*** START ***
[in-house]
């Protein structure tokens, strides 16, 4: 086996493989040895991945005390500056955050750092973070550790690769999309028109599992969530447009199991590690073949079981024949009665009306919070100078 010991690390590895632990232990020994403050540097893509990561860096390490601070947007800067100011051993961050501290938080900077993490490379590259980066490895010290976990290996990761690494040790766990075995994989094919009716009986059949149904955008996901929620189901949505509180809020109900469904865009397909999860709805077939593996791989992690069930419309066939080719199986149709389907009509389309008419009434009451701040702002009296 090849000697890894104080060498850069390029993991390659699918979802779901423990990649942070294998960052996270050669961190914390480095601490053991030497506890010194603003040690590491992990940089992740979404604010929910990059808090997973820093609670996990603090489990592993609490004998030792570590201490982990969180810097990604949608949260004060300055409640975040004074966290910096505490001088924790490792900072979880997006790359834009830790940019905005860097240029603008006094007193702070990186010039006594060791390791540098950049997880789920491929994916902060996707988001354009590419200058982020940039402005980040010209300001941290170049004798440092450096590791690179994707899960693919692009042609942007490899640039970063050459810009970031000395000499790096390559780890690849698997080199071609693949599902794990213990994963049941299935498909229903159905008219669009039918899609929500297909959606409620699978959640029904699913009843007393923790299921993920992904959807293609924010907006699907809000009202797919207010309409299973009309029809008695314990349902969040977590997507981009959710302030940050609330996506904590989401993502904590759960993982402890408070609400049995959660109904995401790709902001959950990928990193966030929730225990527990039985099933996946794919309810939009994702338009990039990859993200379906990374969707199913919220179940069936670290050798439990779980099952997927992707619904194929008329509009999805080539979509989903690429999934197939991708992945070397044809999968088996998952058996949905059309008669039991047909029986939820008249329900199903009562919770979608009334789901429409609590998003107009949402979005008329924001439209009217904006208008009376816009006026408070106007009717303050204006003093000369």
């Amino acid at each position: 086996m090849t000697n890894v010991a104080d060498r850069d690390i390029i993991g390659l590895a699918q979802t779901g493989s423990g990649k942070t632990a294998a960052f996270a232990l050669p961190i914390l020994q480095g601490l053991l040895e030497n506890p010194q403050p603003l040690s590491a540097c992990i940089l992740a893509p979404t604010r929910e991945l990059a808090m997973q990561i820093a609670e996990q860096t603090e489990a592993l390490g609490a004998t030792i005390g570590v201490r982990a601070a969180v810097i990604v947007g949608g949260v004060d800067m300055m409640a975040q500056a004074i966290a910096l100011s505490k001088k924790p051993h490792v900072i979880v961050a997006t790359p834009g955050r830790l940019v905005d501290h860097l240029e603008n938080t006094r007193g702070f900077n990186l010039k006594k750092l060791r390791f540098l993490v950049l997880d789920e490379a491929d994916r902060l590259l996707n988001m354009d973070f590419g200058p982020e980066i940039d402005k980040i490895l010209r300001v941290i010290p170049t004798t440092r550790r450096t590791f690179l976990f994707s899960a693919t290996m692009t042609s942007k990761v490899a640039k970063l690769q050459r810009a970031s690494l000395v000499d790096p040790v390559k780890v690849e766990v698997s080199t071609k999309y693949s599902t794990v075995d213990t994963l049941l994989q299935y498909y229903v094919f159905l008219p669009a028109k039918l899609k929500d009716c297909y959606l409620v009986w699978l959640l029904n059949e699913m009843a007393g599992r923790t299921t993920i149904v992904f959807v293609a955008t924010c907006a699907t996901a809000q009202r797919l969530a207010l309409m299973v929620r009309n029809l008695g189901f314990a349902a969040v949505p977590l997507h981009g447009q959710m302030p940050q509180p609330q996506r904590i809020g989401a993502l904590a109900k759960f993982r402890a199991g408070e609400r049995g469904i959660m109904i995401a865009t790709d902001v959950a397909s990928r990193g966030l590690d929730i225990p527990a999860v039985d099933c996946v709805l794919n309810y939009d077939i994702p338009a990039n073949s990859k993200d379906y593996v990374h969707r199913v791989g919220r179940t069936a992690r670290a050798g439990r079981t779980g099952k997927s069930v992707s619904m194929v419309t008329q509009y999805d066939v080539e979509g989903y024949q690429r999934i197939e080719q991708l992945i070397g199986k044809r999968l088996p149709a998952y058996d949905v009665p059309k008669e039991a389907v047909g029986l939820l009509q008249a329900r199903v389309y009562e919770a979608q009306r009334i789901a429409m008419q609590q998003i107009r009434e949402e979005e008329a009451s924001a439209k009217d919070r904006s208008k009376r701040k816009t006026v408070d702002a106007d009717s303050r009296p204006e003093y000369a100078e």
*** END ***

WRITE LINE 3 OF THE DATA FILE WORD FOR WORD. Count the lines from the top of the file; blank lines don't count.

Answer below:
């Amino acid at each position: 086996m090849t000697n890894v010991a104080d060498r850069d690390i390029i993991g390659l590895a699918q979802t779901g493989s423990g990649k942070t632990a294998a960052f996270a232990l050669p961190i914390l020994q480095g601490l053991l040895e030497n506890p010194q403050p603003l040690s590491a540097c992990i940089l992740a893509p979404t604010r929910e991945l990059a808090m997973q990561i820093a609670e996990q860096t603090e489990a592993l390490g609490a004998t030792i005390g570590v201490r982990a601070a969180v810097i990604v947007g949608g949260v004060d800067m300055m409640a975040q500056a004074i966290a910096l100011s505490k001088k924790p051993h490792v900072i979880v961050a997006t790359p834009g955050r830790l940019v905005d501290h860097l240029e603008n938080t006094r007193g702070f900077n990186l010039k006594k750092l060791r390791f540098l993490v950049l997880d789920e490379a491929d994916r902060l590259l996707n988001m354009d973070f590419g200058p982020e980066i940039d402005k980040i490895l010209r300001v941290i010290p170049t004798t440092r550790r450096t590791f690179l976990f994707s899960a693919t290996m692009t042609s942007k990761v490899a640039k970063l690769q050459r810009a970031s690494l000395v000499d790096p040790v390559k780890v690849e766990v698997s080199t071609k999309y693949s599902t794990v075995d213990t994963l049941l994989q299935y498909y229903v094919f159905l008219p669009a028109k039918l899609k929500d009716c297909y959606l409620v009986w699978l959640l029904n059949e699913m009843a007393g599992r923790t299921t993920i149904v992904f959807v293609a955008t924010c907006a699907t996901a809000q009202r797919l969530a207010l309409m299973v929620r009309n029809l008695g189901f314990a349902a969040v949505p977590l997507h981009g447009q959710m302030p940050q509180p609330q996506r904590i809020g989401a993502l904590a109900k759960f993982r402890a199991g408070e609400r049995g469904i959660m109904i995401a865009t790709d902001v959950a397909s990928r990193g966030l590690d929730i225990p527990a999860v039985d099933c996946v709805l794919n309810y939009d077939i994702p338009a990039n073949s990859k993200d379906y593996v990374h969707r199913v791989g919220r179940t069936a992690r670290a050798g439990r079981t779980g099952k997927s069930v992707s619904m194929v419309t008329q509009y999805d066939v080539e979509g989903y024949q690429r999934i197939e080719q991708l992945i070397g199986k044809r999968l088996p149709a998952y058996d949905v009665p059309k008669e039991a389907v047909g029986l939820l009509q008249a329900r199903v389309y009562e919770a979608q009306r009334i789901a429409m008419q609590q998003i107009r009434e949402e979005e008329a009451s924001a439209k009217d919070r904006s208008k009376r701040k816009t006026v408070d702002a106007d009717s303050r009296p204006e003093y000369a100078e």